Mammalian ceramide synthases

IUBMB Life. 2010 May;62(5):347-56. doi: 10.1002/iub.319.


In mammals, ceramide, a key intermediate in sphingolipid metabolism and an important signaling molecule, is synthesized by a family of six ceramide synthases (CerS), each of which synthesizes ceramides with distinct acyl chain lengths. There are a number of common biochemical features between the CerS, such as their catalytic mechanism, and their structure and intracellular localization. Different CerS also display remarkable differences in their biological properties, with each of them playing distinct roles in processes as diverse as cancer and tumor suppression, in the response to chemotherapeutic drugs, in apoptosis, and in neurodegenerative diseases.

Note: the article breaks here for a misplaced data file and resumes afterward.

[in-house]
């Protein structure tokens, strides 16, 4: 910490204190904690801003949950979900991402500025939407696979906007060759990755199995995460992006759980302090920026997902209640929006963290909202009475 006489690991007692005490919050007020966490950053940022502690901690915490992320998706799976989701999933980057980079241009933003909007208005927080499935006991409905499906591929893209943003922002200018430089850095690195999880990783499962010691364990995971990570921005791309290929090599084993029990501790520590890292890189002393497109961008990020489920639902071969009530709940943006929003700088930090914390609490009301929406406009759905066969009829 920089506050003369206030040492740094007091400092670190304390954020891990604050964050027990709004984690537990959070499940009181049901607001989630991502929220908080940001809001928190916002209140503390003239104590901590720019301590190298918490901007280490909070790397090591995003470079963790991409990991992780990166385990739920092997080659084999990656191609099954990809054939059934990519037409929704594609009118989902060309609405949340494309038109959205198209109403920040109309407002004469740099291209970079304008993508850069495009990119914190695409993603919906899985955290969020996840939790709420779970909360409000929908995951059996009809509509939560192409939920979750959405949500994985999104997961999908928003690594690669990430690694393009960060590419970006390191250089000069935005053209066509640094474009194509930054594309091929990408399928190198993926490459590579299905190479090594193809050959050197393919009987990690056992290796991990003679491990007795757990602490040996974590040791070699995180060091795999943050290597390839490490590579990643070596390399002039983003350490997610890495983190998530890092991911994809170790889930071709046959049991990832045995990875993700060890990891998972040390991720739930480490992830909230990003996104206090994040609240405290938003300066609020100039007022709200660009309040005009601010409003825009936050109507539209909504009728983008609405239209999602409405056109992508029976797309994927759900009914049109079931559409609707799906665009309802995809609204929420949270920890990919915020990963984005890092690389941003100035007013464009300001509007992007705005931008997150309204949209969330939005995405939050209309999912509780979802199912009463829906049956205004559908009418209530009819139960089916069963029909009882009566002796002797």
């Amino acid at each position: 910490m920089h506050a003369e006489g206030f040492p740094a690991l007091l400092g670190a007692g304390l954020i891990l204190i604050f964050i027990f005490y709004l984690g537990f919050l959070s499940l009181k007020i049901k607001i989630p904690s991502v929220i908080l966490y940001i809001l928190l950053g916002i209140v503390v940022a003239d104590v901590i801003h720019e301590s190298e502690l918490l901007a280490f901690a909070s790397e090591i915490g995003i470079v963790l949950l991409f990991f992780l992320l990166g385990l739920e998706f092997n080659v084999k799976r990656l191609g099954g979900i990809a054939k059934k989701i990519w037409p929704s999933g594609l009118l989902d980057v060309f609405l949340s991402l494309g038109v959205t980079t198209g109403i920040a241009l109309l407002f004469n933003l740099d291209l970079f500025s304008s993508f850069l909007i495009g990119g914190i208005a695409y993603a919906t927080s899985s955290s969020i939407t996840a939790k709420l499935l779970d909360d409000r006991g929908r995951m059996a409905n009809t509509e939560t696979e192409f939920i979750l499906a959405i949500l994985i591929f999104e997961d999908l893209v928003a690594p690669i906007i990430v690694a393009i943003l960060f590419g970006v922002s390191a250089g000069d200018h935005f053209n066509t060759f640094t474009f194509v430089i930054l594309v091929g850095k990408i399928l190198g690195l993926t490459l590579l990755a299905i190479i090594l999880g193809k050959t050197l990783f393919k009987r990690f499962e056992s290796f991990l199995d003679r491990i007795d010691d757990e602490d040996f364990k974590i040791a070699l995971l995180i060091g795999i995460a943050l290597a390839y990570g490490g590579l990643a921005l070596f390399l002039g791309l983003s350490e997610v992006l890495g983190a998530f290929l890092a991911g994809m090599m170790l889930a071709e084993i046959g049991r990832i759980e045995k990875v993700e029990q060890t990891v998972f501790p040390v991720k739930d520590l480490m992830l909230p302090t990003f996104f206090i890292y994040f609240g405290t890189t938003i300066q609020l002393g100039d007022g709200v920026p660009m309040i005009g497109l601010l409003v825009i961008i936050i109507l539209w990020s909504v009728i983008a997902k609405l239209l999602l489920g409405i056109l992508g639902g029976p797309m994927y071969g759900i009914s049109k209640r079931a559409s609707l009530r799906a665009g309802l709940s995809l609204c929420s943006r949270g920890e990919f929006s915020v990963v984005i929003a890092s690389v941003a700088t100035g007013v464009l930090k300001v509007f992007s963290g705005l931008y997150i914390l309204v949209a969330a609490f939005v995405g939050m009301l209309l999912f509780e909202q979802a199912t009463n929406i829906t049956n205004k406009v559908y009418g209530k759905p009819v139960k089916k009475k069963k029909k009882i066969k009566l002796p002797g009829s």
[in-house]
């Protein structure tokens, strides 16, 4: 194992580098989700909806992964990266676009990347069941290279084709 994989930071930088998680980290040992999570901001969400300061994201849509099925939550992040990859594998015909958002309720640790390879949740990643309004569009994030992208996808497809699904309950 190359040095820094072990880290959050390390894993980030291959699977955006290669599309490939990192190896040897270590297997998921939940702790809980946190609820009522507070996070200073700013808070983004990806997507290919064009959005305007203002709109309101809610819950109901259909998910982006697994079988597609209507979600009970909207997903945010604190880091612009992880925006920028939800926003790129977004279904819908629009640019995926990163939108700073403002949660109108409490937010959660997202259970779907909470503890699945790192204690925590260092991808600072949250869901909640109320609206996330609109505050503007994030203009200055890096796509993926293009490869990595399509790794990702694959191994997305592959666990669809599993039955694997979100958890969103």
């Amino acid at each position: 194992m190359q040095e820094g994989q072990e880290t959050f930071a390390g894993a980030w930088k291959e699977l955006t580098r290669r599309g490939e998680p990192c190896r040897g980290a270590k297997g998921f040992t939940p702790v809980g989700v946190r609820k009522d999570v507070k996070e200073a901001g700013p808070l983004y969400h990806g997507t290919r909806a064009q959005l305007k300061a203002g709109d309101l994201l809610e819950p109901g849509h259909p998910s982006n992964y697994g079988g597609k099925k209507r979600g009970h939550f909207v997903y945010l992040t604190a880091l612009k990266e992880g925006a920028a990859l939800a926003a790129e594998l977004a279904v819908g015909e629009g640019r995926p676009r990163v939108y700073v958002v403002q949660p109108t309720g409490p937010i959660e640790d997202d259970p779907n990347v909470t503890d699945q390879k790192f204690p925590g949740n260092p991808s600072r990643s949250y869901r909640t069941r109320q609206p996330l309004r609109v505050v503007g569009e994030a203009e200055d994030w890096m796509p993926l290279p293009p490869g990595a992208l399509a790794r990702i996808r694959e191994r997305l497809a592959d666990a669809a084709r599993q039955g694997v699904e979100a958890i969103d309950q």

Publication types

  • Research Support, N.I.H., Extramural
  • Research Support, Non-U.S. Gov't
  • Review

MeSH terms

  • Animals
  • Gene Expression Regulation, Enzymologic
  • Humans
  • Membrane Proteins / metabolism
  • Neoplasms / enzymology
  • Sphingosine / analogs & derivatives
  • Sphingosine / metabolism
  • Sphingosine N-Acyltransferase / metabolism*
  • Tumor Suppressor Proteins / metabolism


  • Membrane Proteins
  • Tumor Suppressor Proteins
  • CERS1 protein, human
  • CERS2 protein, human
  • CERS5 protein, human
  • CERS6 protein, human
  • CerS3 protein, mouse
  • Sphingosine N-Acyltransferase
  • Sphingosine
  • safingol